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New Zealanders worried about the exodus of Kiwis to Australia should spare a thought for their Commonwealth cousins in Britain.
More than 3.5 million people left the UK permanently in the 10 years to 2011, according to the Office for National Statistics.
And of these 2 million were of working age, forcing employers to rely on immigrant workers flooding into the country in their droves.
Migration Watch UK says net immigration quadrupled to nearly 200,000 a year between 1997 and 2009, with more than 3 million immigrants arriving since 1997.
The migration watchdog says the population of the UK will grow by over 7 million to 70 million in the next 16 years, 5 million through immigration.
The European Union’s freedom of movement legislation opened the floodgates for thousands of Poles and other Eastern Europeans to enter Britain in 2004.
Their numbers are expected to be boosted dramatically later this year when Romanians and Bulgarians are granted the same freedom of movement rights.
Migration Watch UK is predicting this will result in 250,000 extra immigrants arriving in Britain over a five-year period.
At crisis point
The social and economic effects are enormous, with some towns already at crisis point, swamped with immigrants.
The gravity of the situation was brought home during a live television debate on the BBC last week.
Angered by a Cambridge University academic dismissing claims that migrants were overwhelming the Lincolnshire town of Boston, a member of the audience put a flea in her ear.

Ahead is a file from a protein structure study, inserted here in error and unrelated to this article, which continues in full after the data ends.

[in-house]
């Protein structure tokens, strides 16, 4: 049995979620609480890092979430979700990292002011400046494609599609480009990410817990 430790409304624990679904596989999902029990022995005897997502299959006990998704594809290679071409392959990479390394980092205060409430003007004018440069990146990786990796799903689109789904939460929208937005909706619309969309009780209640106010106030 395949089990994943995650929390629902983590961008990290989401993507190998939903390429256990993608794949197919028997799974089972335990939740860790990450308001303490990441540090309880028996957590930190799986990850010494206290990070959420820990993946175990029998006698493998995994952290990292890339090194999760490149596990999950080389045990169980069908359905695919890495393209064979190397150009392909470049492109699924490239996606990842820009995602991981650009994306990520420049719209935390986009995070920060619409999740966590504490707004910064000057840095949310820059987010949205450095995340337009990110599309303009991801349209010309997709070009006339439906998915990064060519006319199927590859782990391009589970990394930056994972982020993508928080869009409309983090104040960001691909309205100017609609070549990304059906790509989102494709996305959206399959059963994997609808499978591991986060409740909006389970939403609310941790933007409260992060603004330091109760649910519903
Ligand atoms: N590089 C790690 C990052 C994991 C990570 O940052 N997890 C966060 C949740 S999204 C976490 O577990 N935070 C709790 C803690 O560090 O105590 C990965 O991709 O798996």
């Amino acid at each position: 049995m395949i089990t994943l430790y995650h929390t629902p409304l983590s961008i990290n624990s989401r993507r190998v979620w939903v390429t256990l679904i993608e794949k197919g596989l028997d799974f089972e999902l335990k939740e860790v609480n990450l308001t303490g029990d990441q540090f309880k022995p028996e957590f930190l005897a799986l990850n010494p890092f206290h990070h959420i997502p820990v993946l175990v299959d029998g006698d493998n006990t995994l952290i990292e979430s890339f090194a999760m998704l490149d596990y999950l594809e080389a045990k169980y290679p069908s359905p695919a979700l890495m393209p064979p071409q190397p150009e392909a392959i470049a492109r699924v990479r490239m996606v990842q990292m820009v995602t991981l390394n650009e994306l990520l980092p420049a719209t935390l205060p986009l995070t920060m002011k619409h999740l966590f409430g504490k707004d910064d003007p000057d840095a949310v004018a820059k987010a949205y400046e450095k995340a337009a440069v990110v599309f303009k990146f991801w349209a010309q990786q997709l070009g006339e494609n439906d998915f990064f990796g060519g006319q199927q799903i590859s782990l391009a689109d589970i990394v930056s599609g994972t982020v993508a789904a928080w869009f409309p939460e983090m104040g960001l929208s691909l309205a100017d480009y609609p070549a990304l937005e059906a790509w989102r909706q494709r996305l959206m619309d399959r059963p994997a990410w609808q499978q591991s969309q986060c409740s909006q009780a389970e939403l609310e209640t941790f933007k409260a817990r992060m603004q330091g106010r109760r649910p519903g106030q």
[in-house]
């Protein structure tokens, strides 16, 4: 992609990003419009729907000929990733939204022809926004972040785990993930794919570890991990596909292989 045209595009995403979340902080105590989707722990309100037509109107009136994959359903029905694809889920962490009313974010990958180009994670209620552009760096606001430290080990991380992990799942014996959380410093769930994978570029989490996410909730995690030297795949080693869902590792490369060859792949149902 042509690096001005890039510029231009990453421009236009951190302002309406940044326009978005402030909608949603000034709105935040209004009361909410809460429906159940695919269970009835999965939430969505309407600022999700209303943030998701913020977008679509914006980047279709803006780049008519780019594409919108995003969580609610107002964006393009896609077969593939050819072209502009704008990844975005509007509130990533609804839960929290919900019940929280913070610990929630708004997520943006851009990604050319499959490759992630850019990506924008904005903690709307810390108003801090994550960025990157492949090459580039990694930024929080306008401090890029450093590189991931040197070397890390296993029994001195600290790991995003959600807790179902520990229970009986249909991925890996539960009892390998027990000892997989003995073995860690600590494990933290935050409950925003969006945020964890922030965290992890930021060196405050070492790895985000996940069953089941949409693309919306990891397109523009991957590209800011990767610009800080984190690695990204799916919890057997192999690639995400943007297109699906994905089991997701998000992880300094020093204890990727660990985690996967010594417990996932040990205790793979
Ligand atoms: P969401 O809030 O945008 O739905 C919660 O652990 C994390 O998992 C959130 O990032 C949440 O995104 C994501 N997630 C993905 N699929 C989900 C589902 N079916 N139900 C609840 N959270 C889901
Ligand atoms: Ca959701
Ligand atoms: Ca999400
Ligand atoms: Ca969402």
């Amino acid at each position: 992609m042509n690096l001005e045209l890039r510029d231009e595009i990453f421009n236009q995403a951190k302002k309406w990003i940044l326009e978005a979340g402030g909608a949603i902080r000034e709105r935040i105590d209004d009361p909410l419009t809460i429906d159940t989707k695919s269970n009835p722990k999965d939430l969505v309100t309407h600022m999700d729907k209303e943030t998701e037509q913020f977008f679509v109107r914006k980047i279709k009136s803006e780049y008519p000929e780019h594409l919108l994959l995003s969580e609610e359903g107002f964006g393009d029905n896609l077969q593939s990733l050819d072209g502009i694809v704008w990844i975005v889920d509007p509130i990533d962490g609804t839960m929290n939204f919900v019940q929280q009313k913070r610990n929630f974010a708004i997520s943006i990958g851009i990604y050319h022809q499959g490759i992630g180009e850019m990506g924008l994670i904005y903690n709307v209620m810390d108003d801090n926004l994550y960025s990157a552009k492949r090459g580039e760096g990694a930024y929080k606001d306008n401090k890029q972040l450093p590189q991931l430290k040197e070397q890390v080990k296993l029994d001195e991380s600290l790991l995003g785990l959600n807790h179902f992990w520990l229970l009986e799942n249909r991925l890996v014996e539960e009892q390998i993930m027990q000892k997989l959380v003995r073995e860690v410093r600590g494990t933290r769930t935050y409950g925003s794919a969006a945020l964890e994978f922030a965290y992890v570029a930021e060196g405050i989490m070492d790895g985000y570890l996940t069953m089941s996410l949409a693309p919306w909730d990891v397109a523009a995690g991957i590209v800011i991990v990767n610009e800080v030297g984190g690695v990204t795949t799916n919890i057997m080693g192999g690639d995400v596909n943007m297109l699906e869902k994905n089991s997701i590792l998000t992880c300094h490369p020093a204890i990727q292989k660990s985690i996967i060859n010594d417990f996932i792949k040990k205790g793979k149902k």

In an impassioned speech Rachel Bull, herself a resident of Boston, said: “Boston is at breaking point. All the locals can’t cope any more.
“You go down to Boston High Street and it’s just like you’re in a foreign country. It’s got to stop. The services are at breaking point.”
Mrs Bull (35), an office manager, says she doesn’t blame the migrants.
"It’s not their fault. They are only doing what the law allows them to do, which is come over here and work.
“I blame the government for not realising the impact it’s having on ordinary people – or managing it.
“The politicians in London and the academics are living in another world. They have no idea of what effect their policies are having,” she said.
Over the past 10 years an influx of mainly Eastern Europeans has increased the population of Boston by 15%.
According to the Daily Mail, most come looking for work picking cauliflowers, leeks, sprouts and beetroot in Lincolnshire’s vast fields.
The newspaper says officially there are 61,000 people living in the market town, which in medieval times was at the heart of the English wool trade.
However, the borough council believes the true figure is more like 70,000.
Compared to the UK, New Zealand had an overall net loss of 4120 migrants in the August 2012 year, continuing a trend that has gone on since the October 2011 year.
The record annual net loss to Australia of 39,956 was offset by net gains of migrants from most other countries including the UK (5400), China (5200), and India (5100).